Auto and mortgage loans to pick up, while capital spending of small business will drive C&I loan growth. As the 10-year Treasury yield is closely linked to both the mortgage and auto loan rates, moderate rise in Treasury yields next year will translate to higher finance rates and reduced affordability for new car and homeowners. However, macroeconomic factors such as low unemployment, rising real wages and rising consumer sentiment will likely drive mortgage and loan origination growth in 2019. In terms of C&I loans, small businesses will drive C&I loan growth as they remain upbeat about the economy. According to the NFIB Business Optimism Index, small businesses’ outlook for expansion in 2019 is up 7.4% YoY while the percentage of small businesses with future capital expenditure plans is up 11.5% YoY.
Overall asset quality remains healthy. Following the Dodd-Frank Act signed in 2010, asset quality for banks has improved steadily. Non-performing loans ratio has been steadily declined from 7.5% in 2010 to 1.58% in Q3 2018, while charge-off rates is stable at a low level. It is likely that the U.S. banks will continue to pull back from risky loans next year amidst
clouded market outlook. In fact, banks have been tightening credit loans. According to the New York Fed’s Survey of Consumer Expectations Credit Access Survey, the proportion of respondents who had an account shut down by a lender was the highest since the survey was launched in 2013. In October, 7.2% of surveyed consumers reported having an account involuntarily shut down in the previous 12 months, up from 5.7% last year and 4.2% in 2016. Rejection rates for credit cards are 21.2%, well above the October 2017 figure of 15.7%.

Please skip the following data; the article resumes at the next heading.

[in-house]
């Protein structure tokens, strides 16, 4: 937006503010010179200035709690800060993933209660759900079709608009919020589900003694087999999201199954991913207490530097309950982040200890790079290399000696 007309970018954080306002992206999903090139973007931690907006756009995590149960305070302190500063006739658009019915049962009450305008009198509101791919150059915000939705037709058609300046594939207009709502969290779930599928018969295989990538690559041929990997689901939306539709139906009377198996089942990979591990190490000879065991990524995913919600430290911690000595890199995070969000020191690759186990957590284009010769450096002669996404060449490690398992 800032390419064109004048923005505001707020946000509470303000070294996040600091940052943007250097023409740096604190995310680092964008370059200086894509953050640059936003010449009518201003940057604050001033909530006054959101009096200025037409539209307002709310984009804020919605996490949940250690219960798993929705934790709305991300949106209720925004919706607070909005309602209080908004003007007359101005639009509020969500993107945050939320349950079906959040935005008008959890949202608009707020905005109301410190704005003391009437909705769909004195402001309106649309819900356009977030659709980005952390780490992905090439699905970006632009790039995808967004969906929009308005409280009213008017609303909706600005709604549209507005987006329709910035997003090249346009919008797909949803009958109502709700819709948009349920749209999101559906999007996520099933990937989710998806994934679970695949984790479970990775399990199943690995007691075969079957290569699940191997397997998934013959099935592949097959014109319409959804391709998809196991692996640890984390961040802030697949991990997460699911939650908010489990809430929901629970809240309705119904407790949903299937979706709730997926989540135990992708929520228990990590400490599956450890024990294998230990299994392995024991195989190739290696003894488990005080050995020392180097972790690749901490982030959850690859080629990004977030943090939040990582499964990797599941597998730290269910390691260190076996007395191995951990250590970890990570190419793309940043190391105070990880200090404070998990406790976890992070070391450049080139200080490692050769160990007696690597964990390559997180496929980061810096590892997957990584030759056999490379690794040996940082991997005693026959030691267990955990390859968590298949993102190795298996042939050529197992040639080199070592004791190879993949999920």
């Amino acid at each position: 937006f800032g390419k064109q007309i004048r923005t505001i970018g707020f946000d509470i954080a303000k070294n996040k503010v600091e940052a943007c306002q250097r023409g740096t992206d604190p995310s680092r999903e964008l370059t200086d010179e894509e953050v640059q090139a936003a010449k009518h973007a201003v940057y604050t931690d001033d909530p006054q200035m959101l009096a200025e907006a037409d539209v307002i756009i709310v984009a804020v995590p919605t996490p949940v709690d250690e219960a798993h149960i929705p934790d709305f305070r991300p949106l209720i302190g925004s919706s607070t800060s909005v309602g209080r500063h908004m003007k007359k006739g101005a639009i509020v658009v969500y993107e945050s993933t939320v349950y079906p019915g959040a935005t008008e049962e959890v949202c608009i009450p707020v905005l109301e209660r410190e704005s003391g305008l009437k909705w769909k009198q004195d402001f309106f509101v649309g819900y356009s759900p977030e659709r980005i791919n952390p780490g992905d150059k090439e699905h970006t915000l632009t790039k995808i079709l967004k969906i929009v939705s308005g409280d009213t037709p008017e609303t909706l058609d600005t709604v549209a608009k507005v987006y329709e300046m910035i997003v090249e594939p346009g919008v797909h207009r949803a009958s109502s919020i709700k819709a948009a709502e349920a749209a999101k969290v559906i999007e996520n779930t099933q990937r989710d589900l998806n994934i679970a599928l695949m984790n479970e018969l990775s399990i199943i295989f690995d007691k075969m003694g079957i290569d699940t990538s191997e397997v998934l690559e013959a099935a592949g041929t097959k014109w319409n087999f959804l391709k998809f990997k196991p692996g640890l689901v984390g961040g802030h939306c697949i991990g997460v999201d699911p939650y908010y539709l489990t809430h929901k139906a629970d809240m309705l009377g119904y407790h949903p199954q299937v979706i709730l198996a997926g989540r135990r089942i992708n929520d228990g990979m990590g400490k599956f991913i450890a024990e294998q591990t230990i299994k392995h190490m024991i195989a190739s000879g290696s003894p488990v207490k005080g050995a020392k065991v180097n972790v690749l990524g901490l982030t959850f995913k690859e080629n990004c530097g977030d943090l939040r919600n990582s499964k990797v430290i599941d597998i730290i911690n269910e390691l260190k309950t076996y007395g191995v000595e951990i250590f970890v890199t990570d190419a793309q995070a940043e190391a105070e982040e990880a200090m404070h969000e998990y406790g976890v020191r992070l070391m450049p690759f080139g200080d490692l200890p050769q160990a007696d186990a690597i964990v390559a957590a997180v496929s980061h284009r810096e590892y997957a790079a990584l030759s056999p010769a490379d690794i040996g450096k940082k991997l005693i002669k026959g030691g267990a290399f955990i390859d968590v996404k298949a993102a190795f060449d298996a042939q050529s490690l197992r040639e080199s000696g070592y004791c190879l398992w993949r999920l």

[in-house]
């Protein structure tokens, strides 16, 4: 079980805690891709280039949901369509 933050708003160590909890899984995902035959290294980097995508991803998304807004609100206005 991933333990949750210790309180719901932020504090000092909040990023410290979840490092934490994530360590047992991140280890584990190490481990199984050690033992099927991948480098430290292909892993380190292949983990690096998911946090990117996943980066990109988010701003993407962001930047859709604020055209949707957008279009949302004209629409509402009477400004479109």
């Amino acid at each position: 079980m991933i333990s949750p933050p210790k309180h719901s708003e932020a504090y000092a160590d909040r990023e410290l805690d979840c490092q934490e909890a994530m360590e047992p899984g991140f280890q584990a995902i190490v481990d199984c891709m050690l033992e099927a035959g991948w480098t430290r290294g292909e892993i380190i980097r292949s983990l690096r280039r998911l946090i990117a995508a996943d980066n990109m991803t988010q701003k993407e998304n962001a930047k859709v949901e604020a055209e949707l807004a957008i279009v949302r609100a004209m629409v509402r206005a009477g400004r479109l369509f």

Banking sector is currently undervalued and cheap compared to other sectors. Both the Price-to-earnings (P/E) and Price-to-Book (P/B) Ratio for the US banking sector is currently
below its one standard deviation and the lowest since 2013 and 2016 respectively. It currently has the lowest P/E and P/B ratio of all sectors. The P/E ratio and P/B ratio of financials are currently one of the lowest besides industrials and materials, despite having a respectable EPS for 2018. Therefore, we believe that the US banking sector is presently oversold and is expected to trend higher in the upcoming year.
We are calling OVERWEIGHT on the U.S. Banking Sector and including it as one of 2019 sectors to focus. The flattening yield curve is one of the main reason for the recent sell-off of US bank equities. However, we believe that the market correction will be short-lived as the downward yield curve trend reverses next year. Funding costs, moderate loan growth, and favourable asset quality will contribute to a steady EPS growth for US banks. As banks return to health from the recent fall, massive capital return plans approved by regulators should provide comfort to investors. Valuations are attractive and currently at their 25-year lows.
Some of the ETFs with exposure to the US banks include: Invesco KBW Bank ETF, First Trust Nasdaq Bank ETF, Direxion Daily Financial Bull 3X Shares and ProShares Ultra Financials.